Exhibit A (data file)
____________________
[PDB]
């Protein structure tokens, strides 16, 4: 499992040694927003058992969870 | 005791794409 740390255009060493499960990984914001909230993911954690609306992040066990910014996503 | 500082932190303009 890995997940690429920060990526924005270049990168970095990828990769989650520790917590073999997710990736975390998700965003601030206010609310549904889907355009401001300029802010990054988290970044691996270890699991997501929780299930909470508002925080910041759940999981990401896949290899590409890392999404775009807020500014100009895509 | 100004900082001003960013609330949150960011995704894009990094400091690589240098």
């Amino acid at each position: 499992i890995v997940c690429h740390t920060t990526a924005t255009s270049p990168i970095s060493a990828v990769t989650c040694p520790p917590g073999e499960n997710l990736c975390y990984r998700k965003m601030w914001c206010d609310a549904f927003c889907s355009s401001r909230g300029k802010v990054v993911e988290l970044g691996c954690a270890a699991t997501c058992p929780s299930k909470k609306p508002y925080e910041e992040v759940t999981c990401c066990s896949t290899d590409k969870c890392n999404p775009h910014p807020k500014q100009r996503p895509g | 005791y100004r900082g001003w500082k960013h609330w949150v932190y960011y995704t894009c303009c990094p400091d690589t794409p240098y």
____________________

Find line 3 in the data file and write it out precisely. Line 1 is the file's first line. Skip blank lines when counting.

């Amino acid at each position: 499992i890995v997940c690429h740390t920060t990526a924005t255009s270049p990168i970095s060493a990828v990769t989650c040694p520790p917590g073999e499960n997710l990736c975390y990984r998700k965003m601030w914001c206010d609310a549904f927003c889907s355009s401001r909230g300029k802010v990054v993911e988290l970044g691996c954690a270890a699991t997501c058992p929780s299930k909470k609306p508002y925080e910041e992040v759940t999981c990401c066990s896949t290899d590409k969870c890392n999404p775009h910014p807020k500014q100009r996503p895509g | 005791y100004r900082g001003w500082k960013h609330w949150v932190y960011y995704t894009c303009c990094p400091d690589t794409p240098y």